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Turkey: Colonized lettuce variant results in more growth and larger … – hortidaily.com

New research by Ayola, a Turkish supplier of hybrid vertical farming systems, grew lettuce in vitro conditions and vegetative experiments in soil. The experiment was held from April 4-27 in 2023. The seeds used for the lettuce variety were Lactuva sativa L.
Two variants were applied: Control, which is in water, non-inoculated, and non-colonized. And, Colonized, which is inoculated with the ‘Methylotroph.’
For in vitro experiments, lettuce seeds were sterilized with a 5% sodium hypochlorite solution (containing chlorine) for 2-3 minutes, followed by three rinses with sterile water. Sterile lettuce seeds were aseptically transferred onto 0.75% agar containing a 10 μl suspension of “Methylotroph” cell culture in the exponential growth phase, with a density of 105-107 CFU/ml. The plants were cultured at 21-23°C with a 16-hour light period for two weeks.
Vegetative experiments were conducted in soil using a commercial composition for seedling and houseplant cultivation. In 2-liter transparent plastic containers, 500 ml of soil was added and moistened with 100 ml of boiled distilled water. The seeds were placed on the soil surface (5×4, with several seeds per spot, totaling 50-60 seeds per container), with a repetition of two containers. In total, approximately 100-120 seeds were used for each variant.
Results of the vitro experiment
The results were recorded on the 7th and 14th day of seedling growth. On the 7th day of growth (Fig. 1), the cotyledon leaves of the seedlings inoculated with the “Methylotroph” strain were larger and greener compared to the control (as seen in the photo with the “cell” background).
Additionally (as shown in the photo on the blue background), it was noted that the roots were larger and more branched compared to the roots of the control seedlings (on the right).

Fig. 1: Lettuce seedlings on the 7th day of growth under in vitro conditions
On the 14th day of growth (Fig. 2), the seedlings also showed noticeable differences. The control seedlings were more yellow (on the right), indicating a lack of nutrients and imminent plant death (with greenish-yellow leaves and yellowing roots). The colonized seedlings remained green, with white roots that were well-branched.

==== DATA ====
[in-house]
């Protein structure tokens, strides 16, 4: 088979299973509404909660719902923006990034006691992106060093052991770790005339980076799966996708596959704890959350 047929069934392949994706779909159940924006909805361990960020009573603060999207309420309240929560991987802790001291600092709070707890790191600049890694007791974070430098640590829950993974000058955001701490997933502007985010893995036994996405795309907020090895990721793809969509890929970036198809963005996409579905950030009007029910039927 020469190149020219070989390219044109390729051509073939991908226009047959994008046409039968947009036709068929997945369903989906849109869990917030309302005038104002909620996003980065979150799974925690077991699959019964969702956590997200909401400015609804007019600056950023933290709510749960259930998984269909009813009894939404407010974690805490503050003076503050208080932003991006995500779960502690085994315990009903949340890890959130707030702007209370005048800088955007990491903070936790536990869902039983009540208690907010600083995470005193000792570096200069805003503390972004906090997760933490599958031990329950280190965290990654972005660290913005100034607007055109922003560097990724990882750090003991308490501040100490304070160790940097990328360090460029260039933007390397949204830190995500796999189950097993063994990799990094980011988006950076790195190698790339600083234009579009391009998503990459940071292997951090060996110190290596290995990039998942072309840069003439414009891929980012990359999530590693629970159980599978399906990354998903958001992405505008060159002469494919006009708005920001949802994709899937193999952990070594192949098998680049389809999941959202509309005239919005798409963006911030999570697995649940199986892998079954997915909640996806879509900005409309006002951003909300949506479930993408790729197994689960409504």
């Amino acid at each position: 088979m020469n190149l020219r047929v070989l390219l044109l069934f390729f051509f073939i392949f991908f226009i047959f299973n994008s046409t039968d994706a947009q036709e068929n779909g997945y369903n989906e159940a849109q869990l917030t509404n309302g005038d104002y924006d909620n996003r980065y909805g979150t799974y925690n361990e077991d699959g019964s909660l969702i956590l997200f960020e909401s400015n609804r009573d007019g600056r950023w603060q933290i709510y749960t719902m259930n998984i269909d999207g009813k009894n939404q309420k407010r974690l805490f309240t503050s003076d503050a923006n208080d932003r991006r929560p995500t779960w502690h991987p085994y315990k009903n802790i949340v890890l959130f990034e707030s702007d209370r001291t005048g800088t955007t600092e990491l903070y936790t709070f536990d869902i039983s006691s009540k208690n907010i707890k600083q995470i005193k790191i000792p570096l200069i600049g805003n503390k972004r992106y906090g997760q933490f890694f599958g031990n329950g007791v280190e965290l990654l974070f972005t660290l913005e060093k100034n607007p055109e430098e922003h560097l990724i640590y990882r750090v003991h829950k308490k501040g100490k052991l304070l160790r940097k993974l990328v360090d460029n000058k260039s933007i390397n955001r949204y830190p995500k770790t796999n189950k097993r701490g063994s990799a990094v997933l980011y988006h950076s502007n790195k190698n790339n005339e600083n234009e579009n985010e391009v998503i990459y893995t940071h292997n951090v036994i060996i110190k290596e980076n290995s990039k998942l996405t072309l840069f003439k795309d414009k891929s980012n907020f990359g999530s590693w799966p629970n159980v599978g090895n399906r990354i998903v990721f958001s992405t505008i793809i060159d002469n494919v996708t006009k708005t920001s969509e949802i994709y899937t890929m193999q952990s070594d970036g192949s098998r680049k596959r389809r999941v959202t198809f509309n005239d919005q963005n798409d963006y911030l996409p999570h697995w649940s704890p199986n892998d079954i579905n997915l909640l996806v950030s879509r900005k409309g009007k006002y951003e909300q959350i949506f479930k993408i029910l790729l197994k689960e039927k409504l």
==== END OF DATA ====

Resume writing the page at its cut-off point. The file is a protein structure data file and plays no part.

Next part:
Fig. 2: Lettuce seedlings on the 14th day of growth under in vitro conditions
Results of the vegetative experiments
The plant growth was monitored for 17 days. It was observed that the colonized plants exhibited increased growth and larger leaf size compared to the control plants (Fig. 3, 4).

Fig. 3: Lettuce seedlings on the 17th day of growth, side view

Fig. 4: Lettuce seedlings on the 17th day of growth, top view
An equal number of random plants (23-25) were selected from each variant’s container, removed from the soil, and arranged in rows of 10-15 plants (Fig. 5).

Fig. 5: Lettuce seedlings on the 17th day of growth
It was noted that the colonized plants were more developed, with multiple well-developed leaves, and they were taller than the control plants.
Indicator
Control
Colonized
Number of seedlings, count
23
25
Total weight, gram
0,28
0,50
Weight per seedling, mg
12,2
20,0
Table: Weight of dried seedlings (green mass) for the control and colonized strains by “Methylotroph.”
The seedlings, placed on paper, were separated from the roots and dried at a temperature of 90°C until a constant weight was reached within a day.
For more information:
Nikita Makhalin, CEO
Ayola
info@ayola.info
www.ayola.info
Publication date:
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